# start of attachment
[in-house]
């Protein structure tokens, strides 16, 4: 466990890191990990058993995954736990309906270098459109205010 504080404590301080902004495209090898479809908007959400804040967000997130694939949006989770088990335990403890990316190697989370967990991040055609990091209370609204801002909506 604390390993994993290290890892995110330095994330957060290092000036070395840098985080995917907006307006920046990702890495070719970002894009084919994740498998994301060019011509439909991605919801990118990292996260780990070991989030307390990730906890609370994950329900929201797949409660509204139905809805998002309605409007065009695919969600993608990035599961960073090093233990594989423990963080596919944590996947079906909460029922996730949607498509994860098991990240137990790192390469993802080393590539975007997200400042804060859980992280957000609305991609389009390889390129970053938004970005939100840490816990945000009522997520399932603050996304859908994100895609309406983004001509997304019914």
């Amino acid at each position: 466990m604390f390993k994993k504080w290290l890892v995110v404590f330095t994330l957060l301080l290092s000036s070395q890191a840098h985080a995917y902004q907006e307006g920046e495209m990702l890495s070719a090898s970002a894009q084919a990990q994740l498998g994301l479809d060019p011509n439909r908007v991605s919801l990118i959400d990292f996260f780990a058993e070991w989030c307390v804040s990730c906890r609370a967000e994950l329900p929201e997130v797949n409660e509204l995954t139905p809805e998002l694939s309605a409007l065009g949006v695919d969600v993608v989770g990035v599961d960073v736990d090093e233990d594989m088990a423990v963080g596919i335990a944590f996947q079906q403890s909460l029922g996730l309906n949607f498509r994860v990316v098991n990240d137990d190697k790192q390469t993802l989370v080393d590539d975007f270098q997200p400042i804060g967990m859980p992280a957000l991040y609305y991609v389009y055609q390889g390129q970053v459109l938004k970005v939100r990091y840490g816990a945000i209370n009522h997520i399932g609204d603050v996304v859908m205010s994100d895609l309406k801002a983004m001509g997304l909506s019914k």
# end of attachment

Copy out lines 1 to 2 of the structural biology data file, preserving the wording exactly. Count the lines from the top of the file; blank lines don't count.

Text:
[in-house]
């Protein structure tokens, strides 16, 4: 466990890191990990058993995954736990309906270098459109205010 504080404590301080902004495209090898479809908007959400804040967000997130694939949006989770088990335990403890990316190697989370967990991040055609990091209370609204801002909506 604390390993994993290290890892995110330095994330957060290092000036070395840098985080995917907006307006920046990702890495070719970002894009084919994740498998994301060019011509439909991605919801990118990292996260780990070991989030307390990730906890609370994950329900929201797949409660509204139905809805998002309605409007065009695919969600993608990035599961960073090093233990594989423990963080596919944590996947079906909460029922996730949607498509994860098991990240137990790192390469993802080393590539975007997200400042804060859980992280957000609305991609389009390889390129970053938004970005939100840490816990945000009522997520399932603050996304859908994100895609309406983004001509997304019914």